Committee Priorities Including Funds for Flint, Water Infrastructure Improvements, and Long Sought-for Coal Ash Part of Package
WASHINGTON, DC – The House of Representatives today passed the Water Infrastructure Improvements for the Nation (WIIN) Act, a comprehensive water resources infrastructure bill, in a bipartisan vote of 360-61. The bill is the culmination of work between multiple committees and authorizes port, waterway, and flood protection, and other water resources’ infrastructure across the country. A number of Energy and Commerce Committee priorities are part of the comprehensive bill.
The WIIN Act includes authorizing funds addressing the situation in Flint, Michigan including:
- Authorizing funds to address the drinking water crisis in Flint, Michigan.
- $100 million in Drinking Water State Revolving Fund Capitalization Grants,
- $20 million for the Water Infrastructure Finance and Innovation Act,
- $17.5 million for lead registry,
- $2.5 million for the Lead Advisory Council,
- $15 million for the childhood lead prevention program at the CDC, and;
- $15 million for the Healthy Start Initiative.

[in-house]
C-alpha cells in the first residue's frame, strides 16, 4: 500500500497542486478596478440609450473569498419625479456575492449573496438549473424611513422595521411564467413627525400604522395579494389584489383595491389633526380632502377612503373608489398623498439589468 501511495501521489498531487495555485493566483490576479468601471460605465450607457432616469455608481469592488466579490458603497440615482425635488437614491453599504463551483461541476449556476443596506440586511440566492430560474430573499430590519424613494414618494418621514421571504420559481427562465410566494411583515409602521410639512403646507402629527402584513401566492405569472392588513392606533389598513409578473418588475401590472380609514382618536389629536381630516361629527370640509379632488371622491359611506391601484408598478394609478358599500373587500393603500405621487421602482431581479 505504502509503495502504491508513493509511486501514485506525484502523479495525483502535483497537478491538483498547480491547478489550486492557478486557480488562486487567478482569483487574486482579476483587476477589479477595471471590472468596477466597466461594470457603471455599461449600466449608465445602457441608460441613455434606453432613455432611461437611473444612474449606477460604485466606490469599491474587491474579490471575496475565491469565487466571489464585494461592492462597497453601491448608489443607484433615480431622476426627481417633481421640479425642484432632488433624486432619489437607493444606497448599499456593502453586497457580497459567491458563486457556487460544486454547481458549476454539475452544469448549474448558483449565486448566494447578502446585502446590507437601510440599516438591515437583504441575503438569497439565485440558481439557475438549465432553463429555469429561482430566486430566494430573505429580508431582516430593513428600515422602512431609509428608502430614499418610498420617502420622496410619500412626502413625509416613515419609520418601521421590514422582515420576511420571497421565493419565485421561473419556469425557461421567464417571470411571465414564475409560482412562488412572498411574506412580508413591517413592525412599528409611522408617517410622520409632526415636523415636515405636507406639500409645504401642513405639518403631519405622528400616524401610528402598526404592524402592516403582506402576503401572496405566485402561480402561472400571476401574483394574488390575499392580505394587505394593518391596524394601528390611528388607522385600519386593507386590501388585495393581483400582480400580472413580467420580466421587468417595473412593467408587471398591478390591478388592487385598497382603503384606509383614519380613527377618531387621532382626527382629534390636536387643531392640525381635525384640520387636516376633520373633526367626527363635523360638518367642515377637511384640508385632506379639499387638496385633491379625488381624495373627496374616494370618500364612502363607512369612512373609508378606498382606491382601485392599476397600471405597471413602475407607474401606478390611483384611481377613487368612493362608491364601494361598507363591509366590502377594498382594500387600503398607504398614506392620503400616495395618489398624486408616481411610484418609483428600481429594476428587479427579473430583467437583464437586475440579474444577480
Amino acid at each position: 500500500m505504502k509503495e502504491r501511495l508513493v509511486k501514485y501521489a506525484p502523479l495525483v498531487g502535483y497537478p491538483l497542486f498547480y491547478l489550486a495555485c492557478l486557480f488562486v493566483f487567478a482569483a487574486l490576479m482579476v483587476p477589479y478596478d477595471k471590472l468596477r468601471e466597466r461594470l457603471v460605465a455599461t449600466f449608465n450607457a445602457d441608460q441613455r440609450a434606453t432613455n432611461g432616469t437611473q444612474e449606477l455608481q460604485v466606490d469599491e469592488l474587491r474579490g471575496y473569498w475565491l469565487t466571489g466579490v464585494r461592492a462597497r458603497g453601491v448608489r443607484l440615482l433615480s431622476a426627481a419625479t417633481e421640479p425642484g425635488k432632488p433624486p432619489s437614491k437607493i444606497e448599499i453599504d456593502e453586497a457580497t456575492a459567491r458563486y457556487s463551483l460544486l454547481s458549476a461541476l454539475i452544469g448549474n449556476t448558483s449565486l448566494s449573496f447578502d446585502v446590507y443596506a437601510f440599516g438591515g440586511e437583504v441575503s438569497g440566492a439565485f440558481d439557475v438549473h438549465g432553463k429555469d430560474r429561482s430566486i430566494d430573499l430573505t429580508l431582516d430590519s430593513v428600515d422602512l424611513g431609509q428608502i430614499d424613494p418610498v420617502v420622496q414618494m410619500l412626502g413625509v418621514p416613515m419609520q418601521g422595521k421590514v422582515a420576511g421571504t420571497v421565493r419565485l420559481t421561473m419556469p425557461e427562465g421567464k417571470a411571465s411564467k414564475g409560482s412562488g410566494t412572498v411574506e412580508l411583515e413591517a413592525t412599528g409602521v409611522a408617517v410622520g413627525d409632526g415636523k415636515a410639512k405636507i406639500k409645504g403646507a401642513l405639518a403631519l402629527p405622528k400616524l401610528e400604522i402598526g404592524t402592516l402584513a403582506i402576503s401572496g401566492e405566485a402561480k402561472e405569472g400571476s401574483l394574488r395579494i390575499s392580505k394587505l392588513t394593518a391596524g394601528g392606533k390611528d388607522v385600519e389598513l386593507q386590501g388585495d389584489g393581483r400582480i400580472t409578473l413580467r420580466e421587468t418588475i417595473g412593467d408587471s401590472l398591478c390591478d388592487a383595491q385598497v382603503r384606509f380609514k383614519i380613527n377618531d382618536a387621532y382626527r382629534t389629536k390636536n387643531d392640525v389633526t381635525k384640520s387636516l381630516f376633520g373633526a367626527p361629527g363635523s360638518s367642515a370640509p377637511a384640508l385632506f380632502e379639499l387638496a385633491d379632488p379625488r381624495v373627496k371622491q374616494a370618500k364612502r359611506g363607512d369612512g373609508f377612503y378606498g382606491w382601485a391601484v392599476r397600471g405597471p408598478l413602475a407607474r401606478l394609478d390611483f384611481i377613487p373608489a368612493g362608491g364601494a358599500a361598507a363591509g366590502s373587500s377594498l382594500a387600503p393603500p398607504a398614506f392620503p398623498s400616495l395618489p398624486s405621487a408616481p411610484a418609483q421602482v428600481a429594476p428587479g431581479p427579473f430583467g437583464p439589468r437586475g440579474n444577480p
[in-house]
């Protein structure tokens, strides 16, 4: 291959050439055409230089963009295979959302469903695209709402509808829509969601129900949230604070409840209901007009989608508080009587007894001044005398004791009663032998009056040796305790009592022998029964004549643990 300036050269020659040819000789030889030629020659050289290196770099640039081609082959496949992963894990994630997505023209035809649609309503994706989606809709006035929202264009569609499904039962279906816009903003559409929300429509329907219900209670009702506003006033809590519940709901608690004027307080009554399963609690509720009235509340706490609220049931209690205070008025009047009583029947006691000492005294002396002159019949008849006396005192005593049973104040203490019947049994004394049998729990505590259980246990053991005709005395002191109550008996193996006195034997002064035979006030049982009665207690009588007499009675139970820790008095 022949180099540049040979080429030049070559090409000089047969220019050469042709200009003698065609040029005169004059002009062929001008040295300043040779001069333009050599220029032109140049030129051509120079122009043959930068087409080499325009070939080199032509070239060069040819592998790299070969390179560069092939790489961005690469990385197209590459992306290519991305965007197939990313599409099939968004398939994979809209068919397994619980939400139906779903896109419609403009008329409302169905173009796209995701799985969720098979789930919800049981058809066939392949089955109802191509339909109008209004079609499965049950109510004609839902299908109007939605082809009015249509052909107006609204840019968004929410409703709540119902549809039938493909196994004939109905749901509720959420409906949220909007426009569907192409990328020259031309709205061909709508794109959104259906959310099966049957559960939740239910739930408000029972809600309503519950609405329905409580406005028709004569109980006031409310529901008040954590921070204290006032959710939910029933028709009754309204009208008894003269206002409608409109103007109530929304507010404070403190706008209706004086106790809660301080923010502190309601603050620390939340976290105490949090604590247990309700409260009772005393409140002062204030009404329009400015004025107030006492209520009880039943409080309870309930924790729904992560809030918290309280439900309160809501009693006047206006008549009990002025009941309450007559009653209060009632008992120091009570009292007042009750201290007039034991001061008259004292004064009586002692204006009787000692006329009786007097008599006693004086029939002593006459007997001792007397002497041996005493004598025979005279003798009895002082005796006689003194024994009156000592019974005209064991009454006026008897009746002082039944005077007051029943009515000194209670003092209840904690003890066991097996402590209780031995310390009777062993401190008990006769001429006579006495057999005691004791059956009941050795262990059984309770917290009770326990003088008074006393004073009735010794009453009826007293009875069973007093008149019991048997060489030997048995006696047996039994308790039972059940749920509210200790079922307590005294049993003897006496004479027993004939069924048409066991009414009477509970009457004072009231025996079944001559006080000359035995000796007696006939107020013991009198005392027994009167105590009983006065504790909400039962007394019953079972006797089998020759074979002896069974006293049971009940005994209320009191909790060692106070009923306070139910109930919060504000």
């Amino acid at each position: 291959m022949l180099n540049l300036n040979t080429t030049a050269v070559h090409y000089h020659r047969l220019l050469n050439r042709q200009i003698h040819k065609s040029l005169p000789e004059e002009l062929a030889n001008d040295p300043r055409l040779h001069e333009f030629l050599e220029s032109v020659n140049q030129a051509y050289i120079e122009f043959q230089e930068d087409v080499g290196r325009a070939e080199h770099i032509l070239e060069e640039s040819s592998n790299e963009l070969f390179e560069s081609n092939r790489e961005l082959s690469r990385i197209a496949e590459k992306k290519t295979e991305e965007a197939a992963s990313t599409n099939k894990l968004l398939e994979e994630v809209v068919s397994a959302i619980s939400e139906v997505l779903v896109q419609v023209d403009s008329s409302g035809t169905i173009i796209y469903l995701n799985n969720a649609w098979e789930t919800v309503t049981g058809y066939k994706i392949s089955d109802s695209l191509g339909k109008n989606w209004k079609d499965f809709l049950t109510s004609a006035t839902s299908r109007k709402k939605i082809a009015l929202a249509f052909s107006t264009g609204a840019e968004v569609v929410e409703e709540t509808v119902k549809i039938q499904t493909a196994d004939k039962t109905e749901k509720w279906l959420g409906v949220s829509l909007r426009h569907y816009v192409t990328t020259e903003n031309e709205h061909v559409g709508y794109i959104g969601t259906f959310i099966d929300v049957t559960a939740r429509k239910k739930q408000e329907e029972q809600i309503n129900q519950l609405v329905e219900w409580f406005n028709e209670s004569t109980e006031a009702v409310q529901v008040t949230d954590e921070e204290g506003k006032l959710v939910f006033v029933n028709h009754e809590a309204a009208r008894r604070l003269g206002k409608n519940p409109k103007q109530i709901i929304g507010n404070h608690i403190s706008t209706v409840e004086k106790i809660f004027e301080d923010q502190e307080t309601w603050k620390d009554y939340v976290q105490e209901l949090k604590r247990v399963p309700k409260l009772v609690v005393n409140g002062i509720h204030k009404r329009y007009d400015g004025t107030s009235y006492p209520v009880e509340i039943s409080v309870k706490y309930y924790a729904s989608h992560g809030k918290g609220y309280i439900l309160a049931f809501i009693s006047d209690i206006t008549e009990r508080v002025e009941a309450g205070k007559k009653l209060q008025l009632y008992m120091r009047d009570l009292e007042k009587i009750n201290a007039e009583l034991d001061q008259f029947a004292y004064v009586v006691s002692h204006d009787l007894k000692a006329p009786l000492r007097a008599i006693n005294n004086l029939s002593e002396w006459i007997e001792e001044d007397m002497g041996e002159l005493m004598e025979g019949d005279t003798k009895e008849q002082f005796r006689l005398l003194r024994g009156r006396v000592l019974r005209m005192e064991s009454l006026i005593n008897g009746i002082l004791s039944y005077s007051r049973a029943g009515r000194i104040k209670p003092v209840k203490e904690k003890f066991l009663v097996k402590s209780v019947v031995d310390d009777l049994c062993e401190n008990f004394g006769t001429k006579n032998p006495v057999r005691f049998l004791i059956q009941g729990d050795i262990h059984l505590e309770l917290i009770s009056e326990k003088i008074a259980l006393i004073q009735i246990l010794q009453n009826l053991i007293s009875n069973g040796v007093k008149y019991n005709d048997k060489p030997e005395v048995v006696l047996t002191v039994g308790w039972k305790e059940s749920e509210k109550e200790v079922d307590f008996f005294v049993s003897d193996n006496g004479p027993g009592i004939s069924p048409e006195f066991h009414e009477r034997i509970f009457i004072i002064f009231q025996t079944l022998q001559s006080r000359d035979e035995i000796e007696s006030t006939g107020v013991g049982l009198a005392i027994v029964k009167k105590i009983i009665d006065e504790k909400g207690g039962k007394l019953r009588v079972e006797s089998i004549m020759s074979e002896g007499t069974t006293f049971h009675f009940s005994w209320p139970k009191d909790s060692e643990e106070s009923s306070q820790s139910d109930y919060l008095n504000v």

- It also addresses control of coal combustion residuals, long championed by Environment and the Economy Subcommittee Chairman John Shimkus (R-IL) and committee member Rep. David McKinley (R-WV). This section:
- Provides for the establishment of state and EPA permit programs for coal combustion residuals (coal ash), and;
- Provides flexibility for states to incorporate the EPA final rule for coal combustion residuals or develop other criteria that are at least as protective as the final rule.
- The WIIN Act also contains public notification similar to provisions in H.R. 4470, which passed the House this passed February with 412 votes and kicked-off our bipartisan legislative response to the drinking water crisis in Flint.
For more information on the WIIN Act, click HERE.
“Folks in Flint are tired of the partisan blame game. They want answers and they want results. That is why we worked to hard to have language included in this bipartisan bill that authorizes funding to help improve the health of the people in Flint, and other communities who have had federal emergencies declared due to unsafe levels of lead in their drinking water,” concluded Energy and Commerce Committee Chairman Fred Upton (R-MI). “This important legislation also includes a thoughtful solution to coal ash that we have been working on for years. This bill provides for the establishment of state and EPA permit programs and provides states the flexibility needed, all the while maintaining EPA protections.”